Gov. Mike Dunleavy agreed Tuesday to restore funding for early education in Alaska. But educators in Juneau say that even with funding back in place, services this year could be affected.
In June, the governor vetoed nearly $9 million for Head Start and early learning programs from the state operating budget.
The Central Council of the Tlingit and Haida Indian Tribes of Alaska, which operates 15 Head Start classrooms around Southeast, planned to respond to those cuts by closing three classrooms and discontinuing bus services.
Tlingit and Haida Head Start director Amber Frommherz said the funding reversal is good news — but it’s not yet certain if all services will be restored.
“Plans have been put in place that it’s hard to walk back from, because this was such a disruption,” she said.
Frommherz said she and her staff are working to open all classrooms in September, but it will be a scramble. Reinstating bus services will be a particular challenge, she said, because they’ve already gotten out of their contracts.
Juneau School District had hoped to add preschool classrooms this year. But with the start of the school year just around the corner, superintendent Bridget Weiss said that’s off the table for now.
“It’s very disruptive to the system to try to do that and find a teacher and move forward right now with expanding a classroom,” Weiss said.
But if it’s too late to add an entire preschool classroom, Weiss said the restored state funding gives the district more room to expand services in other ways. That could include more full-day and after-school preschool programs. Weiss said those changes could happen this school year.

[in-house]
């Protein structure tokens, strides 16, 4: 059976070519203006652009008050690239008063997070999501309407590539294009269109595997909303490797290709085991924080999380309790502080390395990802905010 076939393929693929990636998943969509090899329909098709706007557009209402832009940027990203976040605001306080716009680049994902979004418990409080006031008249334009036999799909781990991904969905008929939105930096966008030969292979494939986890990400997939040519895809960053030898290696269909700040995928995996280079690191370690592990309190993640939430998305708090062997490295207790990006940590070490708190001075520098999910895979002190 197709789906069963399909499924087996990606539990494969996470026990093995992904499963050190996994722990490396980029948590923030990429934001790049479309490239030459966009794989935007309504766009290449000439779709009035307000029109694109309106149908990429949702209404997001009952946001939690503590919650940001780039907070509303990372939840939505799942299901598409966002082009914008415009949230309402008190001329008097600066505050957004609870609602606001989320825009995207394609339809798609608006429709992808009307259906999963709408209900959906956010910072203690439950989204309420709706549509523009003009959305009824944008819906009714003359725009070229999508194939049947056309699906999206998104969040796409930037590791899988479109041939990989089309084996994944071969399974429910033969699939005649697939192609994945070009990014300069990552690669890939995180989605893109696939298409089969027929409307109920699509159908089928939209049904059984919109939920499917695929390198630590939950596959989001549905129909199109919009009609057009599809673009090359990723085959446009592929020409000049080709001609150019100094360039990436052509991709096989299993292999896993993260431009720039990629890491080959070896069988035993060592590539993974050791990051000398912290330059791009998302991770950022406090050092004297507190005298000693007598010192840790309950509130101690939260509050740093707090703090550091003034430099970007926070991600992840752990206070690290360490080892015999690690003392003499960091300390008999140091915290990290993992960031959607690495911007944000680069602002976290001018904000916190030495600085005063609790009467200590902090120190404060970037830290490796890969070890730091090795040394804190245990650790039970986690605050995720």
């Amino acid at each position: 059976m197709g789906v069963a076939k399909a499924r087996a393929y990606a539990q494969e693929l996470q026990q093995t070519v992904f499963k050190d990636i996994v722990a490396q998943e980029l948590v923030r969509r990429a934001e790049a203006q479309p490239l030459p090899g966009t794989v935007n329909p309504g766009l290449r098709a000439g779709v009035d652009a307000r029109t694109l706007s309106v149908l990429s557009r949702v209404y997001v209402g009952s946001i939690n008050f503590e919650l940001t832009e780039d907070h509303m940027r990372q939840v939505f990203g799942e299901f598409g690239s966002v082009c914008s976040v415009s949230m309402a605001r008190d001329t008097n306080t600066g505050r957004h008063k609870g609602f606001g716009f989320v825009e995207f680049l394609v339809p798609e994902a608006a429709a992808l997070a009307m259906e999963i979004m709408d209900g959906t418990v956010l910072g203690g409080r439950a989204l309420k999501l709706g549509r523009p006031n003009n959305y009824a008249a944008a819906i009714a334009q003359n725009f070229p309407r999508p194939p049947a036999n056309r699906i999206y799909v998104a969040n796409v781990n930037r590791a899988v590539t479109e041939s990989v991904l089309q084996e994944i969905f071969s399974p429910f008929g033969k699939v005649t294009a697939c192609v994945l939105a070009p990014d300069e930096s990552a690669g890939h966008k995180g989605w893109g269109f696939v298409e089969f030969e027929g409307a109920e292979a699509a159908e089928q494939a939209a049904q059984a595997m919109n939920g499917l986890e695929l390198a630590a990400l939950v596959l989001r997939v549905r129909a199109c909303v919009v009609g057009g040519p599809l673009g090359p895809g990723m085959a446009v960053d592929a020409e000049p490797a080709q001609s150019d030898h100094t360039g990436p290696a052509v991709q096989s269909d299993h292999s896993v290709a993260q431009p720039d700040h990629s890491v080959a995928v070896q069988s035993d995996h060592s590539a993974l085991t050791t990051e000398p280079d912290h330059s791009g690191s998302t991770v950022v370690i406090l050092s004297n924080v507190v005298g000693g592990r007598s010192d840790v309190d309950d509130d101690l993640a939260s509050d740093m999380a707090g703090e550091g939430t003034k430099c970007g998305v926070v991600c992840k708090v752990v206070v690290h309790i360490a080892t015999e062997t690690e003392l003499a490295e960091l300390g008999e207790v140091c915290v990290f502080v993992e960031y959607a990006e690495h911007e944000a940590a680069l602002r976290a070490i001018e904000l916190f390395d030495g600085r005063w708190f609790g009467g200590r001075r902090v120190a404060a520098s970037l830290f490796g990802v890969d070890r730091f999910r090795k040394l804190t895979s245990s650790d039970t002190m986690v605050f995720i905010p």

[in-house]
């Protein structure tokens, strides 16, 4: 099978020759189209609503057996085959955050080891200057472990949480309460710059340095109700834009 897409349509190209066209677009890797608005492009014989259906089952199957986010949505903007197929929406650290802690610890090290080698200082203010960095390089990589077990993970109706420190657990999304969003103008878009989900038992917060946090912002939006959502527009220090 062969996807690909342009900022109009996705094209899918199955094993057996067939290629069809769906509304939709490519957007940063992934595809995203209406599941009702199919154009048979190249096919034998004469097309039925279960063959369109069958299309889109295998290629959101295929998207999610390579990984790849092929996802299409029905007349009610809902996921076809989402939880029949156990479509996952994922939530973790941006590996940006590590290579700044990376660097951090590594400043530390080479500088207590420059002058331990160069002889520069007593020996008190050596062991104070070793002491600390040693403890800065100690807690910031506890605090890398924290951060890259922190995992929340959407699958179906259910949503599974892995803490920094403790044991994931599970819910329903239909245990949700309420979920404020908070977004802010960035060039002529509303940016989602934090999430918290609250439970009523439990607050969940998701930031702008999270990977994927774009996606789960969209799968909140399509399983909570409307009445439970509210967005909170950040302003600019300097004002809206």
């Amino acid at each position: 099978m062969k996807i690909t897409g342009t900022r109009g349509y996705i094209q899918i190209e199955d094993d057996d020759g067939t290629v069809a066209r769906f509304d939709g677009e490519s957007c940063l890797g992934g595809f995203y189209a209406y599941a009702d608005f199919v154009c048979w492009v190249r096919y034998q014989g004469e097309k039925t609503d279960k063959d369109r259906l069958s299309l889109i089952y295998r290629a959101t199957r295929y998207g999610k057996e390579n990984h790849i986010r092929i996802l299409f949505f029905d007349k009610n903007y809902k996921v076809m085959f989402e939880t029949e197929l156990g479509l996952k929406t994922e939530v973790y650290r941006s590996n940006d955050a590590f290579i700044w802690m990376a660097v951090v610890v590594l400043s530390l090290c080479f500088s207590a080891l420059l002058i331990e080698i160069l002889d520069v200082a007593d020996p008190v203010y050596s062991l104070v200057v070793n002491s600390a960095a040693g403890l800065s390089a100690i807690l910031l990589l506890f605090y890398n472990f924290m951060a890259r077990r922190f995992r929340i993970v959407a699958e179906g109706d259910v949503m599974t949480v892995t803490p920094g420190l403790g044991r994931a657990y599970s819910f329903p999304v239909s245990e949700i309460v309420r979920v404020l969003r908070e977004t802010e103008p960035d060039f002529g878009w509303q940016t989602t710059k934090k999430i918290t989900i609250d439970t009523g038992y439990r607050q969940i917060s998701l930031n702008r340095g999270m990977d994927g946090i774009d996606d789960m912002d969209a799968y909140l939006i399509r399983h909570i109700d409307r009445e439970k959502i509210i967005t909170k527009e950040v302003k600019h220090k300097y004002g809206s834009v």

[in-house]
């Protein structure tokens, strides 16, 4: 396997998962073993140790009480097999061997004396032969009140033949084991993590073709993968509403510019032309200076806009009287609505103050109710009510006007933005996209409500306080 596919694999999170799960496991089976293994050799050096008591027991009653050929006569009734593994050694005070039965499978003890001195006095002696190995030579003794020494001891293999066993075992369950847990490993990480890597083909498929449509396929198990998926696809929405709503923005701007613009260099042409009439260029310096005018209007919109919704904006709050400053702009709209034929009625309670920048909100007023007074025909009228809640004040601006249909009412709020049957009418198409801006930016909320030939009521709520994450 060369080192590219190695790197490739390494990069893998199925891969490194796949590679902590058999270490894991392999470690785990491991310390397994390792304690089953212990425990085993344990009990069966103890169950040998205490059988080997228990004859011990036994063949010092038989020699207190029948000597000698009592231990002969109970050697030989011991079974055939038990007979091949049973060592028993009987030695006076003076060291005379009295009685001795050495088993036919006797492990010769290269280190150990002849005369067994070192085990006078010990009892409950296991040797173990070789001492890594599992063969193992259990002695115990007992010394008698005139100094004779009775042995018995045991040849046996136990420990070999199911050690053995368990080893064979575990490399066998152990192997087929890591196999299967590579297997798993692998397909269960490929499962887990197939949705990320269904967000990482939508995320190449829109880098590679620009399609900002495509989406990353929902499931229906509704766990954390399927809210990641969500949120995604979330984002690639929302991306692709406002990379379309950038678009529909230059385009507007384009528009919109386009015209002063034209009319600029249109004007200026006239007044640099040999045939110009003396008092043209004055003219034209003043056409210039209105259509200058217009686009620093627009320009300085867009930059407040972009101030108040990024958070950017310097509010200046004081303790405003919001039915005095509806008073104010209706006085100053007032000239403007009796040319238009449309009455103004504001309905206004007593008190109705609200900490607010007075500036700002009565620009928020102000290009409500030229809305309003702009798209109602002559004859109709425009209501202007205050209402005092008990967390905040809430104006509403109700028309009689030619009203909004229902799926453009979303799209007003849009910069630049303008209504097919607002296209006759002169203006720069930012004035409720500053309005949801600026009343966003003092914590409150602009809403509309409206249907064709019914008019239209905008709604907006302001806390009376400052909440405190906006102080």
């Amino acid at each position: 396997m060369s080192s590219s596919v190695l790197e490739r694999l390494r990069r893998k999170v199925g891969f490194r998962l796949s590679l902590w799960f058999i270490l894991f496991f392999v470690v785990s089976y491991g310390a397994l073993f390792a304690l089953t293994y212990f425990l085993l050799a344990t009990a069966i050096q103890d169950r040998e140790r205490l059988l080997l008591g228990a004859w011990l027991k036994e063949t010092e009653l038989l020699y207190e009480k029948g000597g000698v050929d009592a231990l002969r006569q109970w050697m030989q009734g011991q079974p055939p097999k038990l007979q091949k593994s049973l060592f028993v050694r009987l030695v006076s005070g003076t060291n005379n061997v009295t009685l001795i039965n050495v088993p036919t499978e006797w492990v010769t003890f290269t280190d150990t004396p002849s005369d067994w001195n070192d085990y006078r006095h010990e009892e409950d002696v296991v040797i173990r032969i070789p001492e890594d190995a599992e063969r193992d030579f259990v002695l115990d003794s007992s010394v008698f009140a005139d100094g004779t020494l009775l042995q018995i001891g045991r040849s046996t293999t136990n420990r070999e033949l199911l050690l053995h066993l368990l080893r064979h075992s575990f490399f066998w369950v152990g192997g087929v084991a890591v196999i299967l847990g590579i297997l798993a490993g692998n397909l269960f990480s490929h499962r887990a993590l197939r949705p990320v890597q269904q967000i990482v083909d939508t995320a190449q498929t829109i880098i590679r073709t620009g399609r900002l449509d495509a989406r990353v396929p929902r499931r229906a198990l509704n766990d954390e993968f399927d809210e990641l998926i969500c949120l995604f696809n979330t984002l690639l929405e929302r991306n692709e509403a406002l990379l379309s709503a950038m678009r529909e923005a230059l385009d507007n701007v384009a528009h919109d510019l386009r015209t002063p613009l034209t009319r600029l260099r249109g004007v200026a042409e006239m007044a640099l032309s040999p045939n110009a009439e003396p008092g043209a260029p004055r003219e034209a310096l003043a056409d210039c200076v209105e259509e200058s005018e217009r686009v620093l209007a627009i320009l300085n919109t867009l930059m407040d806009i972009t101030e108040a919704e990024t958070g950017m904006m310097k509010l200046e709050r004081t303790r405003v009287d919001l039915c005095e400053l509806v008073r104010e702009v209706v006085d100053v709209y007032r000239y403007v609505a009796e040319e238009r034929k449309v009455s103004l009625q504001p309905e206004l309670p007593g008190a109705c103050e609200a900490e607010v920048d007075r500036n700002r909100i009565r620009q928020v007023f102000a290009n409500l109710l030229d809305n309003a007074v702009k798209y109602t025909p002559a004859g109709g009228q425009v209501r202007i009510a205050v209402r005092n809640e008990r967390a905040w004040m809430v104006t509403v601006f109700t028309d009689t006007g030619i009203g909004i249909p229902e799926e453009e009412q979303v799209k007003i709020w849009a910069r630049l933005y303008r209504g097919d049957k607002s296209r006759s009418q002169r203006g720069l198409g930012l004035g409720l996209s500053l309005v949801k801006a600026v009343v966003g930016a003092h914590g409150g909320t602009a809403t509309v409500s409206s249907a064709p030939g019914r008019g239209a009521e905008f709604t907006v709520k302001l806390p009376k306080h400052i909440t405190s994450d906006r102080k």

The first day of preschool at Juneau schools is Aug. 27. Tlingit and Haida Head Start classrooms will open in early September.
- The Alaska Department of Revenue forecasts $187.3 million less in state revenue this year than it did in the spring. The department released the forecast on Friday.
- In an unprecedented response to historically low numbers of Pacific cod, the federal cod fishery in the Gulf of Alaska is closing for the 2020 season.
- Anchorage natural gas company ENSTAR is asking state regulators to allow it to bill its customers to recover $1 million in costs from last year's major earthquake.
- “We know many, many people are going to lose benefits because of this,” says Cara Durr with the Food Bank of Alaska.